About an hour after the robbery, the victim talked to a police officer (who would later testify he responded to the call around 4:33 p.m.). The victim identified the minor to the officer using a yearbook photo.
The victim knew the minor from seventh grade math class, when they had gone to the same school. The victim had first met the minor in the seventh grade and they were "somewhat" friends in that they talked. Since the robbery, the victim had seen the minor when he went on a field trip.
On cross, the victim was asked if there was any possibility he could have mistaken the minor for somebody else. The victim said, "No."
The minor's aunt's testimony
The minor's aunt testified on behalf of the minor. During the hearing, the aunt was living with the minor and his parents, but at the time of the robbery she was living in subsidized housing for low-income families. The day of the robbery, the minor was staying with her; he did not have school that day. The aunt testified the minor was with her at all times that day and never left her sight.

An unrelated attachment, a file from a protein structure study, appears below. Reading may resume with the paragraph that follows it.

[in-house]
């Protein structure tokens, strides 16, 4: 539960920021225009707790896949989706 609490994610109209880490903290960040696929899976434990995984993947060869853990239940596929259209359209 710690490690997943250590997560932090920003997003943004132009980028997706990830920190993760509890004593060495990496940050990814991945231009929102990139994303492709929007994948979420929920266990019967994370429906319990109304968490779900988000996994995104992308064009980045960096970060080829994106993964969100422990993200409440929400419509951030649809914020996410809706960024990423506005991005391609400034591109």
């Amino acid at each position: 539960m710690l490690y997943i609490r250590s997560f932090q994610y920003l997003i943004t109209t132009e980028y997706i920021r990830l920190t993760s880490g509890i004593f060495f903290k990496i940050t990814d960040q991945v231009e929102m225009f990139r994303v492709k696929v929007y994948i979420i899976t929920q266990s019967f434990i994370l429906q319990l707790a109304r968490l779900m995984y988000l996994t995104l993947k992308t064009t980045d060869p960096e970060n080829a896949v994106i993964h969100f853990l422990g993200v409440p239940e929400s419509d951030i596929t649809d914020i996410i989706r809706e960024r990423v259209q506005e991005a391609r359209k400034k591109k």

The day of the incident, the minor had helped her distribute food boxes to the apartment complex, and after that he went with her to pick up her children and husband. She testified the minor could not have been involved in the robbery because she picks up her husband between 4:00 p.m. and 4:30 p.m. from downtown, and the minor was with her.
The aunt's case manager's testimony